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ERIC Number: ED433162
Record Type: Non-Journal
Publication Date: 1999-Jul
Pages: 26
Abstractor: N/A
Reference Count: N/A
The Changing Nature of Work in the South: The Polarization of Tomorrow's Workforce. Rural Development Issues Impacting the South.
Barfield, Melissa A.; Beaulieu, Lionel J.
This report examines the changing industrial structure of work in the southern United States, with particular emphasis on industry and occupational projections for this region and the educational requirements for tomorrow's jobs. Also examined are expected annual earnings, projected unemployment rates, and part-time employment trends associated with emerging jobs in the South. A switch from industrial production to service employment has been occurring. The largest numbers of new jobs are among those occupations requiring no postsecondary degree, but a significant portion of the fastest growing jobs are demanding postsecondary training or degrees. This polarization will exacerbate the gap between the educated and undereducated. A section on the state of education in the rural South shows that while the number of Southerners graduating from high school and attending college is growing, the region as a whole still lags behind the rest of the nation in terms of educational attainment and academic performance. It is critical that policy makers devote balanced attention to education/training and the expansion of better paying job opportunities in the rural South. Educational improvement efforts must include the non-college bound, African Americans, and Hispanics. Factors associated with community economic growth that rely on improvements in education include high public education expenditures, greater high school completion rates, higher concentrations of employment in service industries and higher adult literacy rates. (Contains 42 references.) (TD)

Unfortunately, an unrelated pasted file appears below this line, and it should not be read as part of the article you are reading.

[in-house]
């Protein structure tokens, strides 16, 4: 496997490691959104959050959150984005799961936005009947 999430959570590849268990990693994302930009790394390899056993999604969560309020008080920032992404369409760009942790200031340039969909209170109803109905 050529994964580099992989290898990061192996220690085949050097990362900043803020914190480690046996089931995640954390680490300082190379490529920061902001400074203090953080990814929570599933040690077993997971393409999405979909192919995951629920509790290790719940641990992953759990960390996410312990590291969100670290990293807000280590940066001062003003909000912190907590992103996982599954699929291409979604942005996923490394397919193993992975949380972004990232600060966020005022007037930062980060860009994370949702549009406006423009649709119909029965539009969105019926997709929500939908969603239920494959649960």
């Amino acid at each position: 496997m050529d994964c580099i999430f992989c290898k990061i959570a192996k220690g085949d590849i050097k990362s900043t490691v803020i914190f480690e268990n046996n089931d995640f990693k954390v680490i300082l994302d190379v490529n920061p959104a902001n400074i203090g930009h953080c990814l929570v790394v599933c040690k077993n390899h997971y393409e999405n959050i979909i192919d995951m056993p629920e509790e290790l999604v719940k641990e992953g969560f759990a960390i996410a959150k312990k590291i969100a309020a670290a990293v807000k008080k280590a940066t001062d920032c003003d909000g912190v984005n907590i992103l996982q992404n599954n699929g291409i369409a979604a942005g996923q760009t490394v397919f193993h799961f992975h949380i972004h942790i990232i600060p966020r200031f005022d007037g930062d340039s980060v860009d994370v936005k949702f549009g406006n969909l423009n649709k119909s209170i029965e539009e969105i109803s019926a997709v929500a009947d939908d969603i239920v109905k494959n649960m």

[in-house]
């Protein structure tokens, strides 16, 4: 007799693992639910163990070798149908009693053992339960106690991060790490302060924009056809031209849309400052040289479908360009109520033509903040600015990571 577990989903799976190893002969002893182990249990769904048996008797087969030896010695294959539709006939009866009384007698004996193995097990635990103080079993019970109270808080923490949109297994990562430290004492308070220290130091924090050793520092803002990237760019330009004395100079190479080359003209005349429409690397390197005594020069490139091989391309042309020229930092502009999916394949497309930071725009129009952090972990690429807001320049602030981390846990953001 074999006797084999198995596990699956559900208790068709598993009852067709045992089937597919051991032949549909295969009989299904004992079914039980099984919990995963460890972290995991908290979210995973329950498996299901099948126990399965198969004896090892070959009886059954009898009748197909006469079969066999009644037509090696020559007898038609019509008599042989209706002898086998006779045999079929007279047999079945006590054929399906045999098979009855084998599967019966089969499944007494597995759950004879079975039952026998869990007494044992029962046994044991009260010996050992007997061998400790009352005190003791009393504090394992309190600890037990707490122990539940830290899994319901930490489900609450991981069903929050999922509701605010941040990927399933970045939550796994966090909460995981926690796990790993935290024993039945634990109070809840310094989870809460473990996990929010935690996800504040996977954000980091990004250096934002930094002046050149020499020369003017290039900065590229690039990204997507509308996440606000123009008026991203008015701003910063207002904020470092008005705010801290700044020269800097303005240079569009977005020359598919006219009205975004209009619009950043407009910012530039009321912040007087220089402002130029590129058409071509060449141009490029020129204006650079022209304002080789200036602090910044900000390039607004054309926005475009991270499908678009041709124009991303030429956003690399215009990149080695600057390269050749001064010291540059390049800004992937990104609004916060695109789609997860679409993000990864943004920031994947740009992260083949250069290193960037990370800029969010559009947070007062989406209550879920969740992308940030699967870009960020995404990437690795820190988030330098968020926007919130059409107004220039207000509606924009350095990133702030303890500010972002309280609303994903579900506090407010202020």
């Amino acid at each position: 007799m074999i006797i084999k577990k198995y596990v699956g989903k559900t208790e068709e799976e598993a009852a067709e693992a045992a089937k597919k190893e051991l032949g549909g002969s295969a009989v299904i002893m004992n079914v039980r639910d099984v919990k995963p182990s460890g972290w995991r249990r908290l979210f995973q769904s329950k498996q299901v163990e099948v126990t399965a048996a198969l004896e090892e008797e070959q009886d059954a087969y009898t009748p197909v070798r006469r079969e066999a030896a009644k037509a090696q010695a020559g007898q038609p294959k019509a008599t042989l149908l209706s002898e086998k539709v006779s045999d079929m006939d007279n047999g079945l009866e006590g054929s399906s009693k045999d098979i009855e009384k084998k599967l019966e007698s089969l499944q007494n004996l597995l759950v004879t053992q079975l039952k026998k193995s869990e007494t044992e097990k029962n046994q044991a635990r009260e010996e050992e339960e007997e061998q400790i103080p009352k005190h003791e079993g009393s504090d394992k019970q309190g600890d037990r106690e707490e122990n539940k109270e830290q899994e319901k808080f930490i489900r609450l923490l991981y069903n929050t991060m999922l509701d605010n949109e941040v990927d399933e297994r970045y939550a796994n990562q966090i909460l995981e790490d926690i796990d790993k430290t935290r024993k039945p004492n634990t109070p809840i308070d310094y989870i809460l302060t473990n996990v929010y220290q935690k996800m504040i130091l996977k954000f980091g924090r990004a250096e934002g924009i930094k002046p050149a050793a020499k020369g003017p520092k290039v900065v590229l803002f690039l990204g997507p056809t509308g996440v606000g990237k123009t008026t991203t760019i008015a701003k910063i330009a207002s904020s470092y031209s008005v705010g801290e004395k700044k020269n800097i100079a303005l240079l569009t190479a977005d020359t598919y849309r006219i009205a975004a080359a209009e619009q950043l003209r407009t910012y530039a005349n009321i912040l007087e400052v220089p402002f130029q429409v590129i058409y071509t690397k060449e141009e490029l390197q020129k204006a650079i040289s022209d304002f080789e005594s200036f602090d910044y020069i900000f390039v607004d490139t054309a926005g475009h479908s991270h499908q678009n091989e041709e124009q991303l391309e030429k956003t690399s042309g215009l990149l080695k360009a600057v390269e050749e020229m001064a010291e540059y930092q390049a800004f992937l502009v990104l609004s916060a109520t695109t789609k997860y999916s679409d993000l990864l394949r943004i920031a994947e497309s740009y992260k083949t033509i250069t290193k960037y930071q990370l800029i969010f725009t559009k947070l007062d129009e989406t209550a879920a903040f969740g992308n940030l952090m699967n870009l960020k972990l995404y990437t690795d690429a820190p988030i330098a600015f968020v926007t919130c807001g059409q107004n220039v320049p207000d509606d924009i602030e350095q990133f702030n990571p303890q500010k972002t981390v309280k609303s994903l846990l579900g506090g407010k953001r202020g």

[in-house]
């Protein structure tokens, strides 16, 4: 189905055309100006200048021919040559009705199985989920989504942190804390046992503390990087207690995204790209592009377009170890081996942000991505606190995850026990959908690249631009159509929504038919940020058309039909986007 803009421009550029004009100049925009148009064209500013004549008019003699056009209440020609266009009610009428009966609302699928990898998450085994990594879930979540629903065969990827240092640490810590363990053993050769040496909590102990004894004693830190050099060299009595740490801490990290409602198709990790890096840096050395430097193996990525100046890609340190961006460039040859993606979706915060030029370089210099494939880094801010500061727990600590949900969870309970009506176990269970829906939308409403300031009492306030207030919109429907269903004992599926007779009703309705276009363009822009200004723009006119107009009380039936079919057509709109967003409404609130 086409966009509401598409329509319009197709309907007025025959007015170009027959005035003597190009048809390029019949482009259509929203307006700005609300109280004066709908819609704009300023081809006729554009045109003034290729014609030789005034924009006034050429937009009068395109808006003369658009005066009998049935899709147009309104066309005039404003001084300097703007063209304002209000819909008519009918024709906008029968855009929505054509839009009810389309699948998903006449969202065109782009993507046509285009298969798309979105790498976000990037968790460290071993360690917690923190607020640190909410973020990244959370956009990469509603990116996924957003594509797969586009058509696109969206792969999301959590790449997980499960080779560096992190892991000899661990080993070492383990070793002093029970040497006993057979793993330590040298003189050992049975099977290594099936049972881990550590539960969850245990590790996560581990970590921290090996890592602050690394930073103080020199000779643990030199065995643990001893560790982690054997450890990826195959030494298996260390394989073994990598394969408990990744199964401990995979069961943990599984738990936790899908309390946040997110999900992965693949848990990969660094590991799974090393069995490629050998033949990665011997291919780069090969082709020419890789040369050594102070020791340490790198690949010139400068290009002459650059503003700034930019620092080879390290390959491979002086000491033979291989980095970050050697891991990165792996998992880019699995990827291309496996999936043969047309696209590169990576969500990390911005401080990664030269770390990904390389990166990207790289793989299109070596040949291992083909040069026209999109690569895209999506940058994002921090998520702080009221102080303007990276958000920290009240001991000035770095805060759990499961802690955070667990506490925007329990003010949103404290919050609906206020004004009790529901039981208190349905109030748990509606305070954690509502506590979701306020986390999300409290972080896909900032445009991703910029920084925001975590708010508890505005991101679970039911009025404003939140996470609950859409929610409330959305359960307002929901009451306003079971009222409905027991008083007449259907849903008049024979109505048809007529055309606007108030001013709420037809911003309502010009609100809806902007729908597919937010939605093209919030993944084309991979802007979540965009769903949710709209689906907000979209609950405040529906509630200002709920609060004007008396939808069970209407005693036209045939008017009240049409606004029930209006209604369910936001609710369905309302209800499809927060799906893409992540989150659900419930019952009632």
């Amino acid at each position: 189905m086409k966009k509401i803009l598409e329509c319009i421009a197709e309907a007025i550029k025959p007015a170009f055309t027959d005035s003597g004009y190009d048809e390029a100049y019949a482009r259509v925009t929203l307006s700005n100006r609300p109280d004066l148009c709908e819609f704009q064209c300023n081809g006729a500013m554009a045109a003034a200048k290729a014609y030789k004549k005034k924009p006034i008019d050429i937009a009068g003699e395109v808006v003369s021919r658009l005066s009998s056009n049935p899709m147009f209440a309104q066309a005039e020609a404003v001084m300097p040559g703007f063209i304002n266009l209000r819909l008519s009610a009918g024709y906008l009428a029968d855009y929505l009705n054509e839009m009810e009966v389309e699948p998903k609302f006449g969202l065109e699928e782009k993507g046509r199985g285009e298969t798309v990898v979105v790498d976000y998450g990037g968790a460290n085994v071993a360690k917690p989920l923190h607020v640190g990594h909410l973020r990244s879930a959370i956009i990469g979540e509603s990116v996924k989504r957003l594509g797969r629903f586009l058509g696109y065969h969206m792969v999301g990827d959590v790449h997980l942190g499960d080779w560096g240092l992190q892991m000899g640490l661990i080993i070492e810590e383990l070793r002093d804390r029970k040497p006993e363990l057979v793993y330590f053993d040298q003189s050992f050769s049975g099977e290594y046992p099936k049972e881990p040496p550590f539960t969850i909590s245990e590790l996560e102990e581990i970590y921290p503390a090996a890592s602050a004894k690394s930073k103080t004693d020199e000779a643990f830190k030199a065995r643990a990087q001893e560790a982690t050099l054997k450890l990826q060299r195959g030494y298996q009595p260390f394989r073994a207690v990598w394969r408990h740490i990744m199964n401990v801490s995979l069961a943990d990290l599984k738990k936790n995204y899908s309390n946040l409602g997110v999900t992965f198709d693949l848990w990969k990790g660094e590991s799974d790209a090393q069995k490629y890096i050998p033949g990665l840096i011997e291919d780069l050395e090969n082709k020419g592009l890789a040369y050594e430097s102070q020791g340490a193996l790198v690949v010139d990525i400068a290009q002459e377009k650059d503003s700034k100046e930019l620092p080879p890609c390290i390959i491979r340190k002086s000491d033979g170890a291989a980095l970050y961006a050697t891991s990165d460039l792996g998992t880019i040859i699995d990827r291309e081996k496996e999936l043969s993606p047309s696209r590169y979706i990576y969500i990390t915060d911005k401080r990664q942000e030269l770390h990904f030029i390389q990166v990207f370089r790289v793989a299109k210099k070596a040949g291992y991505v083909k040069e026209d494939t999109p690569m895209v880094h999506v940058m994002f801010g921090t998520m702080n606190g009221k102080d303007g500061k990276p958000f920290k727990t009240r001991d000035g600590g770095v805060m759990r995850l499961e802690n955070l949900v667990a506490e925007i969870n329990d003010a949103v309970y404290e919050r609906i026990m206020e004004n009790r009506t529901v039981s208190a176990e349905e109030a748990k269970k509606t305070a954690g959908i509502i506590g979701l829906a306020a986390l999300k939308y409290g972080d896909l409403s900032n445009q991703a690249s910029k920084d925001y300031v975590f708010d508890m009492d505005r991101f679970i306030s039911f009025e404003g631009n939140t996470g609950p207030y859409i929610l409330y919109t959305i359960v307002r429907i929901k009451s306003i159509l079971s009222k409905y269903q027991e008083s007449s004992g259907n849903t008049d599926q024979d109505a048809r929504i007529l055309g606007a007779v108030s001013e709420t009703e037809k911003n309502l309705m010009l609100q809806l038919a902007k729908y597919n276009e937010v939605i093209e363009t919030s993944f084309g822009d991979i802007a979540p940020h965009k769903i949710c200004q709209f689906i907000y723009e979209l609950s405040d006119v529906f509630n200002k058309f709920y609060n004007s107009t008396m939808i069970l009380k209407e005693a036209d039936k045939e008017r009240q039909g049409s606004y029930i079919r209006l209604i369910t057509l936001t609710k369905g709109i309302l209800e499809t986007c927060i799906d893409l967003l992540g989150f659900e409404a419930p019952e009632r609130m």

Southern Rural Development Center, Box 9656, 410 Bost Extension Building, Mississippi State, MS 39762; Web site:
Publication Type: Information Analyses; Reports - Evaluative
Education Level: N/A
Audience: N/A
Language: English
Sponsor: Economic Research Service (USDA), Washington, DC.
Authoring Institution: Southern Rural Development Center, Mississippi State, MS.